The Garmin TruSwing is a Bluetooth swing sensor that you attach to the shaft of your club just below the grip.
It clips on very easily and there is a soft pad around the inside so that it does not mark the shaft, even if it is graphite.
There is a white line on the top end of the TruSwing and this should be facing you on the top. You also need to align this exactly with the face grooves or leading edge of the club so that the TruSwing knows where it is relative to the club face.
However this is where the TruSwing starts to raise eyebrows as there is no need to calibrate the device to the club face like there is with the similar SkyPro device. It therefore relies on your eyesight to get it aligned exactly with the face and then uses its own built in assumptions for the face loft of the club that you select. With the results being shown in 1° increments, then being a few degrees out could affect some of the numbers.
To see the results in all their glory you need to download the Garmin Connect Mobile app to your iOS or Android device and then pair the TruSwing using Bluetooth, which was quick and painless. You can also connect it to several other Garmin GPS devices and I will come on to that later.
Then it is just a question of selecting the club you are using and starting to swing. This is OK if you have one of the pre-selected clubs, but I just happened to have a 3-iron with me and the only options were 3 hybrid or 4-iron.
I could of course just select 3 hybrid, but the software won't be able to work out the correct dynamic loft of the club if my 3 iron loft is different to the 3 hybrid loft they have in the system.
The same thing happens at the other end of the bag where there are only 3 wedges to choose from in when I have 4 in my bag if you include the set wedge. My sand wedge is 54° and my lob wedge is 58°, but there is no way of confirming the lofts in the app which could be 56° and 60°.
This is before you get to the fact that 6-irons can vary from 25° to 30° and there is no facility to edit the loft used in the app to match your set.
Swings are transferred wirelessly to the app as you make them and then you can replay them to see your swing plane anywhere from 360° around it or above.
Scroll down and you can see numbers on club path, face angle and shaft position and tapping on each one gives you a definition of what they mean.
However apart from the Tempo description, there is not much information on whether your numbers are good or bad. Nor are there any tips or training features where you can set yourself targets to try and improve.
The Tempo measurement is probably the most useful feature on these types of practice aids, but I always seemed to be around a perfect 3 on the TruSwing, which I know is not always the case, especially when I threw in what I thought were some really quick and slow ones and the numbers did not vary that much.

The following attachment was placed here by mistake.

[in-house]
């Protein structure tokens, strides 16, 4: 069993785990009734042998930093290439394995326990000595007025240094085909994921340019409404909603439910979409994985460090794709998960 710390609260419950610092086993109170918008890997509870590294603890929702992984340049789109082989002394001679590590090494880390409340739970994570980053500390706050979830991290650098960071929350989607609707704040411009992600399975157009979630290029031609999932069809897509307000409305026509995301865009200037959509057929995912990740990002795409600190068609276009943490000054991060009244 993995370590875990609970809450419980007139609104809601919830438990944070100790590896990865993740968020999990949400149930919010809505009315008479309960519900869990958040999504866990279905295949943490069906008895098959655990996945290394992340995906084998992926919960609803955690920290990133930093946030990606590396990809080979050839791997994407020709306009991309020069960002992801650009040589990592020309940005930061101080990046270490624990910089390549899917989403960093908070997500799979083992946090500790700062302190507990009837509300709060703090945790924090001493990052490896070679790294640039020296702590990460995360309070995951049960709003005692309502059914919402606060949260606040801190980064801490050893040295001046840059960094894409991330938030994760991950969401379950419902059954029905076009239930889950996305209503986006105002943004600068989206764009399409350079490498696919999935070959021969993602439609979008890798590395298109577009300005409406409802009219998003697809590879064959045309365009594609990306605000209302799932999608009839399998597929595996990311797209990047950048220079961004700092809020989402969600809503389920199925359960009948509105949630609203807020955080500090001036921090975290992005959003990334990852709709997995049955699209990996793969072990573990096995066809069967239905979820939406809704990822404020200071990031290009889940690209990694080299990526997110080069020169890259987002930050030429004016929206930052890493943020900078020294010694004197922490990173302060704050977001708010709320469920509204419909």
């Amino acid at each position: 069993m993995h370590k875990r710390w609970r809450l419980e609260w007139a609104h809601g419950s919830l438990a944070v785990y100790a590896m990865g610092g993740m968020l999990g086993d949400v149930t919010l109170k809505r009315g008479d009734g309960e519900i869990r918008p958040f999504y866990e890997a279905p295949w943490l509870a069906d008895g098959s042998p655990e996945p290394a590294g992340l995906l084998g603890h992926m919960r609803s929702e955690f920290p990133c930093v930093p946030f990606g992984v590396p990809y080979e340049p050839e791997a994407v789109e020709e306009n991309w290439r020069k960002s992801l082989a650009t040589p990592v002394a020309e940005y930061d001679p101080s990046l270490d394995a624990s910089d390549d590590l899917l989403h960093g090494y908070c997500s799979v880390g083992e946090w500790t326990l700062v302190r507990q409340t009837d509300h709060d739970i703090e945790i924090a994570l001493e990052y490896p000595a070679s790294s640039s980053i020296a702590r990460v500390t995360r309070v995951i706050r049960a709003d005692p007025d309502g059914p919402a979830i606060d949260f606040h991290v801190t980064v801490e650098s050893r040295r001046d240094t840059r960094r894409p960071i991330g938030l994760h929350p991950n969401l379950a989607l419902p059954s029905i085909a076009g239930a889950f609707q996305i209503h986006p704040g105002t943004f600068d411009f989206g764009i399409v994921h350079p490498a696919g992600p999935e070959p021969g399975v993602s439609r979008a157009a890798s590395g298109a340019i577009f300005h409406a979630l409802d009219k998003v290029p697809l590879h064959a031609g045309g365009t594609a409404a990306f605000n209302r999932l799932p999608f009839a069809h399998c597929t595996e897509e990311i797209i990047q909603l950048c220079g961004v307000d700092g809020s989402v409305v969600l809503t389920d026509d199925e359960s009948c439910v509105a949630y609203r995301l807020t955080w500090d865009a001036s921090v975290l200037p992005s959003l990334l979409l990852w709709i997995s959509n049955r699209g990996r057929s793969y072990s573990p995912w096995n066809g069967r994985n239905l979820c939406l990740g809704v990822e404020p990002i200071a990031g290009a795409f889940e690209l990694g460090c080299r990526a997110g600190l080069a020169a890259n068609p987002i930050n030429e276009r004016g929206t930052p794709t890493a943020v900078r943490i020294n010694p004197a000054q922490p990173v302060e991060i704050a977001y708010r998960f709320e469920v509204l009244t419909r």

The App functionality is therefore best for seeing a visual representation of your swing and for holding a database of all the ones you have done.
You can compare two swings, but you can't make one a favourite, which would be useful in siutations like having a lesson with your coach and saving the perfect swing so he can say 'that's it, now go practice that'.
As mentioned earlier, you can also pair the TruSwing with several other Garmin devices such as the Approach S6 and Approach S20 watches. This gives you the same data on your wrist which is easier to view whilst practising, but it only shows information for the last swing taken.
Talking to any compatible Garmin device is probably the best thing about the TruSwing. It can also connect to more than one device at a time, so I was using the watch for looking at the latest swing and my iPhone for more detailed analysis and storing data on all my swings.
The TruSwing is quickly charged via a standard mini USB connector cable that comes in the box, but you will need your own adaptor for the mains or of course you can plug it into a computer.
As usual with these types of devices, it is less about the hardware and more about the software in the app, how it collects the data and what it does with it to add value and help you improve your game.
Notwithstanding the reservations about the set up accuracy, the TruSwing is let down by the software that is compromised by poor club selection options and the fact that it does not add any value to the data it displays. Most amateurs will not know whether a -12.2° figure on their Dynamic Loft is good or bad or how they should correct this. Explaining this better with text or video and having drills to improve any faults would make the TruSwing more valuable as a training aid.
These are all issues which competitor models launched three years ago have already addressed in their apps and you would have thought that Garmin would have done a better job with their market research before launching the TruSwing.
The actual device itself is fine and provides good enough information if aligned correctly, but the whole package needs to work on its game to keep up with the competition.